It’s been several months now that I’ve been participating in Aisling’s Sunday Stroll carnival, and I have to say, not only has it been neat to have a photograph theme to look forward to each week, but it’s been great fun learning about my garden and getting to know other gardeners and photographers through the carnival. Thanks Aisling for hosting Sunday Stroll each and every week!
This week in my garden, I worked hard. Maybe too hard. I know, I know. I’m 33 weeks pregnant and I probably should not be breaking my back and sweating it out among dirt and leaves, but I have to tell you that as much work as it is, I like doing it: my garden is a little piece of happiness and pride for me. This is what I did:
1. Annabelle and I made at least 3 visits to the hardware store to purchase mulch, bricks, and other materials for the garden. Visits to the hardware store, while not necessarily painful, require some planning, entertainment, and patience: have you ever let your 2 year old push a wide garden cart down narrow aisles and around the corners of a store? I have, and let me tell you, it makes you start to think about what the visit could potentially cost you should a display come crashing down (or worse, come crashing down on an unsuspecting patron). A better option? Wait to make trips to the hardware store for when Dad is home and your 2 year old can be gainfully entertained (and you can go in and out of the store in a blink . . . how often does that happen though?)
2. Weeded my liriope. Yikes! The liriope in my yard is lush and growing strong . . . and spreading so fast that I’ve lost track of what is growing among it. My husband, who prefers a tidy garden, will now and again crouch down and pick through the liriope to pull the weeds and wandering sweet woodruff (as much as I love the look and smell of s.w., it will happily move among other plants and claim the dirt as its own territory). In something of a contrast, I don’t mind a wild garden look, but for some reason, and yes, it probably has to do with nesting, I wanted to thin the liriope and remove the wandering woodruff. Rewarding? Yes. Backbreaking. Uh-huh.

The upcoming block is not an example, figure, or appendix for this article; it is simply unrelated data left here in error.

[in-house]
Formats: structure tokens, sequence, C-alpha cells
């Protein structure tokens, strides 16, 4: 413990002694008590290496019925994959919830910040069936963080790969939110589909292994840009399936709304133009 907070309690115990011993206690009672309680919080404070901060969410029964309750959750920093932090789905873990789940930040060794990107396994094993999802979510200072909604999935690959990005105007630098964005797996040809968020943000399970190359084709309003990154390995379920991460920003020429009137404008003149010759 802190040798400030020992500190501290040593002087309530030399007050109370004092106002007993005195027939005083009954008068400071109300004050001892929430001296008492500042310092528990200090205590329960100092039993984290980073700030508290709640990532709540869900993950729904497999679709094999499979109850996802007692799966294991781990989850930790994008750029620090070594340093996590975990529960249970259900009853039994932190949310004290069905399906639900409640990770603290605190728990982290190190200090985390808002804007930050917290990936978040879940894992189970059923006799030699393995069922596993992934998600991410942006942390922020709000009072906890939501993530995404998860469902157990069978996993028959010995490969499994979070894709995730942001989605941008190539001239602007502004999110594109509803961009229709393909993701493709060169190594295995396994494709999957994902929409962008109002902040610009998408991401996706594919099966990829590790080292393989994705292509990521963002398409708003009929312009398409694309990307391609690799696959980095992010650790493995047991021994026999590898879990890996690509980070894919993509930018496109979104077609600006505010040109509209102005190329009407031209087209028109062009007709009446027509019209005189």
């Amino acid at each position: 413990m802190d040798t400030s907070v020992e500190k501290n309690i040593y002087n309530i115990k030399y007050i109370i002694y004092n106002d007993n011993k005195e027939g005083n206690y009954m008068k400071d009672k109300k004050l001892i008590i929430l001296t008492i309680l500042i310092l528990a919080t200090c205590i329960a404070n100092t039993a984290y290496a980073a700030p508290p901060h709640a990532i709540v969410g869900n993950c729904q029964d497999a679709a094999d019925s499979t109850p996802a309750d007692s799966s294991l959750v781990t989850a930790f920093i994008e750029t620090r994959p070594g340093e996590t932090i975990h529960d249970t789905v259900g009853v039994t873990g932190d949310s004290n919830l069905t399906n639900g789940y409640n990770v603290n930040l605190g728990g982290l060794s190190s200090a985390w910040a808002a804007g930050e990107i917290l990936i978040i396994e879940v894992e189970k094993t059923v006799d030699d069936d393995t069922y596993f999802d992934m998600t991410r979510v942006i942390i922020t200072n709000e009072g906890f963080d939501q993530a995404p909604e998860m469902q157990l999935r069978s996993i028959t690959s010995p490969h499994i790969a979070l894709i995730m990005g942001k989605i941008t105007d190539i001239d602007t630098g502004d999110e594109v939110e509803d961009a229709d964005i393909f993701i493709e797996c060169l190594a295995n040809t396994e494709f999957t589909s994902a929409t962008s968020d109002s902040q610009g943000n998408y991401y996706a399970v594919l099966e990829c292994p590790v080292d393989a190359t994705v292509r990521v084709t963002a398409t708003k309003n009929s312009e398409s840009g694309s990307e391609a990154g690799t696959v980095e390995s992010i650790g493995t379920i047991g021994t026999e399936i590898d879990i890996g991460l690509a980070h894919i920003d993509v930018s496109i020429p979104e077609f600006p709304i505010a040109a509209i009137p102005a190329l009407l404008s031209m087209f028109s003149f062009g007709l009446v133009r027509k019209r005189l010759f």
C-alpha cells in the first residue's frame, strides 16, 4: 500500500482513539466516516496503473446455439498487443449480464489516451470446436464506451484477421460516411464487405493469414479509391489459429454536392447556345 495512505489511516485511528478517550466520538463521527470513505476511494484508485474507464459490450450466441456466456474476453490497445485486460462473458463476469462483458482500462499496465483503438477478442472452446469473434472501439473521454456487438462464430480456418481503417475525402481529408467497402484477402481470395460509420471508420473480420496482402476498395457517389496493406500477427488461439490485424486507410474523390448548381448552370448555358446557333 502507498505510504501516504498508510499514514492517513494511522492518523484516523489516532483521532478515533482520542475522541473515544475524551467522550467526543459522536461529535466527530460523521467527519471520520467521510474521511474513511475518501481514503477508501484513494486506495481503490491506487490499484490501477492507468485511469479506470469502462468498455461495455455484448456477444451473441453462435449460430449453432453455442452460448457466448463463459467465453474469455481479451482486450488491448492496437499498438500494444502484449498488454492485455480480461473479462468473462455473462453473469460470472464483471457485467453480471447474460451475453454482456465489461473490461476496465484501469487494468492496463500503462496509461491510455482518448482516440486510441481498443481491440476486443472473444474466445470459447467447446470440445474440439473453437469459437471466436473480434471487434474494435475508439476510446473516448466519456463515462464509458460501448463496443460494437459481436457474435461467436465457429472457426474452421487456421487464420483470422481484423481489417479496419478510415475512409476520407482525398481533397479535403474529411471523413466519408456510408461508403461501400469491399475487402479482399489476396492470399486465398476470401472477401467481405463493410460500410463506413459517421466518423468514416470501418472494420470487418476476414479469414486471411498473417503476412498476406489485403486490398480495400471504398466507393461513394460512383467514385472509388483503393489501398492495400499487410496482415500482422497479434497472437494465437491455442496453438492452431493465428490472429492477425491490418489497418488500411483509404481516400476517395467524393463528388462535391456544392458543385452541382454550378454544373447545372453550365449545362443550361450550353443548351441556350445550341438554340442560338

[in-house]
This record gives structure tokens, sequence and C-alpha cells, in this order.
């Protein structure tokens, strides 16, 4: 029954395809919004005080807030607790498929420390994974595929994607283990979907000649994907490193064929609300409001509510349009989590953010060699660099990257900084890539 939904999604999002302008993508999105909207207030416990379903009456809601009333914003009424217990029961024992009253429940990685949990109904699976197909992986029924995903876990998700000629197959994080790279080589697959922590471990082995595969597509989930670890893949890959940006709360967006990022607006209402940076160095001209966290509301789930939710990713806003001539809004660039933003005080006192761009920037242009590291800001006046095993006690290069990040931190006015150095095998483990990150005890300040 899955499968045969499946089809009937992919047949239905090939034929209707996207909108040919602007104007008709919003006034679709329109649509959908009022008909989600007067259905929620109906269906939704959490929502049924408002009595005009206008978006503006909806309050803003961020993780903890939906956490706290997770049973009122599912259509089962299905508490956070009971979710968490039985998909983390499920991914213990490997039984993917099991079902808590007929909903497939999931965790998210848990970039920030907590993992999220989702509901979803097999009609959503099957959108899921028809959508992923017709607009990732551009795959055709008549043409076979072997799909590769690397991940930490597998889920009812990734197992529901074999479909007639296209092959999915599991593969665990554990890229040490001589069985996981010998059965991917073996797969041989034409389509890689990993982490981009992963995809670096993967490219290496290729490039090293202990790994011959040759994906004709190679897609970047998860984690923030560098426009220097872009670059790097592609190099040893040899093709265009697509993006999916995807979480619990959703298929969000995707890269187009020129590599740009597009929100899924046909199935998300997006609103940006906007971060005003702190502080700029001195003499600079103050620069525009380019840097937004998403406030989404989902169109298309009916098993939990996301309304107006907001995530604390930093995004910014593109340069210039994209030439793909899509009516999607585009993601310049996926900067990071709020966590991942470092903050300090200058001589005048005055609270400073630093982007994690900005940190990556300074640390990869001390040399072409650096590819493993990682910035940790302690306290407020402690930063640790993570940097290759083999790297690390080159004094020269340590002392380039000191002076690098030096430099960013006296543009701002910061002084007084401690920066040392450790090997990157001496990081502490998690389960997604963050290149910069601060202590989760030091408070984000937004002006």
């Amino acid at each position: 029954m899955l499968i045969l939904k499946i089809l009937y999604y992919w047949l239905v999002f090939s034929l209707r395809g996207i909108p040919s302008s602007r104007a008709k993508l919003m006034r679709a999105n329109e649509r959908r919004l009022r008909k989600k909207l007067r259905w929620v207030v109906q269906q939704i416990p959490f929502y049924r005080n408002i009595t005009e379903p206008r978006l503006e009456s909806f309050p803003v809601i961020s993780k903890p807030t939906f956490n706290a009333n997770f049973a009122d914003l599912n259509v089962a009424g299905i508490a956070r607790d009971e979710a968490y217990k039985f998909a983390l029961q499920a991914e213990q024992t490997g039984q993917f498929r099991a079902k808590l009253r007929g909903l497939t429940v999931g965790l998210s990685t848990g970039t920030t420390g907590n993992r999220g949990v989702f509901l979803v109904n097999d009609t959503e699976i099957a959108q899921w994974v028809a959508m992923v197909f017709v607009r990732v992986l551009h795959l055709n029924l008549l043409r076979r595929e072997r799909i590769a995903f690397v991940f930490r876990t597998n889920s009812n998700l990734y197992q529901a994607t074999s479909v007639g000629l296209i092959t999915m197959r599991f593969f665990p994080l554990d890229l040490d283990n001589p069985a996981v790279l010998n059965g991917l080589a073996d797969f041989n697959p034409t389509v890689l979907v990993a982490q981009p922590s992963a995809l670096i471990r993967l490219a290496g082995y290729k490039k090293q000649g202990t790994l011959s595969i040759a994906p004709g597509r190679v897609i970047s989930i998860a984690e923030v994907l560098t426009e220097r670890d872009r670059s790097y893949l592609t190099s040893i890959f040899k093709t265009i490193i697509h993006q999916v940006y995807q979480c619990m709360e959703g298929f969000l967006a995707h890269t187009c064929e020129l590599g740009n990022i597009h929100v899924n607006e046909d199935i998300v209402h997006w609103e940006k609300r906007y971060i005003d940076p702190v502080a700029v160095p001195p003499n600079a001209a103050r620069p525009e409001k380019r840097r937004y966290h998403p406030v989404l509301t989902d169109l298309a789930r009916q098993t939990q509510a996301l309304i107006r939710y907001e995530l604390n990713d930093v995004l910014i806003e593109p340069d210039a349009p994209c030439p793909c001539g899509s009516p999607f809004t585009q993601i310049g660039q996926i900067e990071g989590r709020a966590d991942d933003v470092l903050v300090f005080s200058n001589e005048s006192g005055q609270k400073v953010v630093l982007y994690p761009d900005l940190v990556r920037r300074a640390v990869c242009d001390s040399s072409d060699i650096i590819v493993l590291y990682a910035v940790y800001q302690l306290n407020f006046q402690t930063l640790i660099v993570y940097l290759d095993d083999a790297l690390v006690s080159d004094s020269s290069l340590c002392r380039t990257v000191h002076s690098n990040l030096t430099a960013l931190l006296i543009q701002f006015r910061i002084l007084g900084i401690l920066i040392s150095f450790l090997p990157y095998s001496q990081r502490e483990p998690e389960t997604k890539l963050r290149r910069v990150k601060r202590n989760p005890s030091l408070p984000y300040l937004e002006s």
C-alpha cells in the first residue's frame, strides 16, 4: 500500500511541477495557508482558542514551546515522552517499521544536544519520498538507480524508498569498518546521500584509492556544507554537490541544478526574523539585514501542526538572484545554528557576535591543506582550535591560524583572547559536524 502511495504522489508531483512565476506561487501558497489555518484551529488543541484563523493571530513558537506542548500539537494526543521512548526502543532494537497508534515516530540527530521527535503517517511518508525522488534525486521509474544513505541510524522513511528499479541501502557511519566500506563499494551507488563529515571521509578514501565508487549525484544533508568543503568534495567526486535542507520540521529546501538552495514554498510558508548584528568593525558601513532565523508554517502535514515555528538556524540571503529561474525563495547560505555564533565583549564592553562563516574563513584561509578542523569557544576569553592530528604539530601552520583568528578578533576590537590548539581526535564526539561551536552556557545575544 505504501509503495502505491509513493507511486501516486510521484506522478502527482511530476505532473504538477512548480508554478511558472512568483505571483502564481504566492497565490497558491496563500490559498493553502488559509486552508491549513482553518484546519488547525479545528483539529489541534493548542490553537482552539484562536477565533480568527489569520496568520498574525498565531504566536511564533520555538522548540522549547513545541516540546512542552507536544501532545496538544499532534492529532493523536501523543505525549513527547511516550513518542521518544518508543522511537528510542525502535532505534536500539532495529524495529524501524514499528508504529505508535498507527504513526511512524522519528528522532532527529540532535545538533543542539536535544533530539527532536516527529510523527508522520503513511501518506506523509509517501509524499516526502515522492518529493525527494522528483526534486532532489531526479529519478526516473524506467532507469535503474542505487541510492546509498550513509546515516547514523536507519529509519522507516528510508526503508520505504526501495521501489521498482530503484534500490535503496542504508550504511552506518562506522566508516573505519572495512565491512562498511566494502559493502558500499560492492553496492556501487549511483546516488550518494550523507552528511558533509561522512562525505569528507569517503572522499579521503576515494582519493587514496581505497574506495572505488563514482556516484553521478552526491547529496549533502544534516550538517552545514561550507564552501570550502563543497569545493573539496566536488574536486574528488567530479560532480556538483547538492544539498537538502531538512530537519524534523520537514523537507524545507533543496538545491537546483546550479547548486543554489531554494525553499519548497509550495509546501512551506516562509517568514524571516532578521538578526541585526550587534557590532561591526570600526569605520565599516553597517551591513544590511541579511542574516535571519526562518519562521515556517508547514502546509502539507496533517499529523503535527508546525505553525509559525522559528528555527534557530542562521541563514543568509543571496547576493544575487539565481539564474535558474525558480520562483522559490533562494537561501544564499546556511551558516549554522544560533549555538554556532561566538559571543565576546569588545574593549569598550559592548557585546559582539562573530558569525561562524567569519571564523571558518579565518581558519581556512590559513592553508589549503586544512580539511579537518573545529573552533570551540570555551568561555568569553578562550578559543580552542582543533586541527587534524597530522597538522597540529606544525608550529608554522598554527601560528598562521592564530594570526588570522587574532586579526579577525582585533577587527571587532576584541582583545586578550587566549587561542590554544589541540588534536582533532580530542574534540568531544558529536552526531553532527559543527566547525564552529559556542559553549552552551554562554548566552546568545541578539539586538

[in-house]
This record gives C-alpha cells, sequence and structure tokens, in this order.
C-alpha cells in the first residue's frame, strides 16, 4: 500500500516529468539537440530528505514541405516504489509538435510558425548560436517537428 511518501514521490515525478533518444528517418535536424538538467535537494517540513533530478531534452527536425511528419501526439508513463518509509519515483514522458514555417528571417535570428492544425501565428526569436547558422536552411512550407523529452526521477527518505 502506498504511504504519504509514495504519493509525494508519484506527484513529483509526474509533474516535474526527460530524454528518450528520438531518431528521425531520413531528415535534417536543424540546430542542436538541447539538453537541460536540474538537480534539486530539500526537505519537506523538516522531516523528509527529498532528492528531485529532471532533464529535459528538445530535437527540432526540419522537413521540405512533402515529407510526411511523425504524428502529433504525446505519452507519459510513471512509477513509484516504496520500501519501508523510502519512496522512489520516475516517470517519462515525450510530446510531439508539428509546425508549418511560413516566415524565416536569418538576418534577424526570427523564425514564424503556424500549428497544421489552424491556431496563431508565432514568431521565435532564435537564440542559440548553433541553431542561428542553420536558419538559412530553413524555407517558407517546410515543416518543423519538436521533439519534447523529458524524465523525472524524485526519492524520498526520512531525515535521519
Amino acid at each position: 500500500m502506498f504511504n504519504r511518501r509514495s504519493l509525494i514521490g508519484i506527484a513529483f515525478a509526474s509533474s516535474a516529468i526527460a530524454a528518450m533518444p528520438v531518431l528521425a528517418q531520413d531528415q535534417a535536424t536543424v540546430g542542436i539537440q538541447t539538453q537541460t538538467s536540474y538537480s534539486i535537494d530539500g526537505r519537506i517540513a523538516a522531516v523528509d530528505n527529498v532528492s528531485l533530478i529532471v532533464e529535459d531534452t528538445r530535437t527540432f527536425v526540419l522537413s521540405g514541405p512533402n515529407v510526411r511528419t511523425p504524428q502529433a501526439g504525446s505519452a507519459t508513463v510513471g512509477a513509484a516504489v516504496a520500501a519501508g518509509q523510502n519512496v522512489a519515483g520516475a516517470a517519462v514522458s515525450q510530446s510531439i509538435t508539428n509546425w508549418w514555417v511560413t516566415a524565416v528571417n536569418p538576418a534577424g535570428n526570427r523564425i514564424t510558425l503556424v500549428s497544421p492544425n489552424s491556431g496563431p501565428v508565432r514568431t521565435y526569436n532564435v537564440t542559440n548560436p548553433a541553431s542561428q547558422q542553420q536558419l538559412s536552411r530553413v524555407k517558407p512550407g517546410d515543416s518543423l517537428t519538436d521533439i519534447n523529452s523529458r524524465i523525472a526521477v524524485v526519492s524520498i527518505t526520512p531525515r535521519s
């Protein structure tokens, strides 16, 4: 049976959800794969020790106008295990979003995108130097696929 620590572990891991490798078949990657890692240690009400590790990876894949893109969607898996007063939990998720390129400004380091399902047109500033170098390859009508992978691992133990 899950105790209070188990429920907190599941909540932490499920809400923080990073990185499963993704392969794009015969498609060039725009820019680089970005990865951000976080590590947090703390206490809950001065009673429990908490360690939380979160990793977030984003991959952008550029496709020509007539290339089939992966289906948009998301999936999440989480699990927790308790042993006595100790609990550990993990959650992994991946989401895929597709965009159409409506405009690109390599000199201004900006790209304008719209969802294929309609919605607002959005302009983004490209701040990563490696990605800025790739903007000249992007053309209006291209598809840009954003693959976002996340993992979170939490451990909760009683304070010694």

3. Dug out 3 plots and replaced clay based dirt with gardening soil. For some reason, and I am now suspecting slugs and other pests, the flowers that grow in the upper 2 plots beside my front door are short lived plants. The only flowers to do well there have been my petunias and hanging baskets. Because the hanging baskets were thriving, I initially suspected the quality of the dirt and so replaced it; then at dinner last night, I told friends how I grieved the unintentional death of a slug (I accidentally killed one and being the animal lover that I am, I naturally cried over the slug’s death in my kitchen sink), and they laughed saying that slugs may indeed be the reason my flowers’ leaves get eaten up and my flowers dry up and die. Anyone else have an explanation for why my flowers are drying up in these plots? For now, I replaced the dirt, remulched, and transplanted the alive but faded zinnia to a lower and sunnier plot. In the new plot, the zinnia have re-opened (within just a day!), so there is definitely something going on in the other 2 plots. I’d love some possible suggestions! Any ideas?
4. We found a turtle. Okay, I realize that finding a turtle is not work (in fact, it’s lots of fun to find different creatures living among my plants), but what is interesting is that I believe this turtle, who was hiding out in the liriope has been living in my garden all summer long. Earlier this summer, we found him in the back garden among my ivy and now he seems to have wandered to the front (this guy just loves ground cover). While I can’t know for sure whether it’s the same turtle, I’m pretty certain it is (looks to be the same orange and grey guy). What’s great about having a garden turtle is that he or she is something of a free pet from the universe that we don’t have to “take care of” because he/she is doing just fine, all on its own, out in the garden.
5. I built small retaining walls with scalloped brick. Reason? I don’t want to lose any more dirt and mulch. With all the rain that’s been dumping all over my garden (which is great in that I don’t have to water the garden so often), the dirt and mulch just wash away . . . and well, the loss adds up (and most certainly affects the plants too, yes?).
Below are 2 photos of the front of my house where I grow many of the flowers I share for Sunday Stroll:
At the bottom of the garden: 2 scalloped brick walls keep the new mulch and dirt inside the lower 2 plots. I planted new orange zinnia and transplanted the old pink zinnia to the lower left side after replacing the dirt there.
Just another shot of the front of our townhouse.
This photo was taken 2 doors down in the English garden maintained by my nature loving neighbor. She is so amazing with her garden and yet so carefree about growing too. I so envy her green thumb, :-) Oh, anyone know what this one is?
These too are from her garden. Remember the unopned Asclepias from last week’s post? Thank you to Tabbie for identifying them. Aren’t they just gorgeous now that they’re open too?
the new zinnia in my bottom garden;
the stonecrop in the lower plot, growing nicely with the zinnia;
opening echinacea in my other neighbor’s desert garden . . . I really do need to “borrow” these from her;
my tomatoes are getting larger everyday . . . I can’t wait for them to ripen! Yum!
pretty yellow cucumber flower;
and last, but certainly not least, a sweet little cucumber that is making its way from my garden to the kitchen table. I can’t wait!
What’s growing on in your garden? To see others who are strolling this week, hop on over to the Quiet Country House.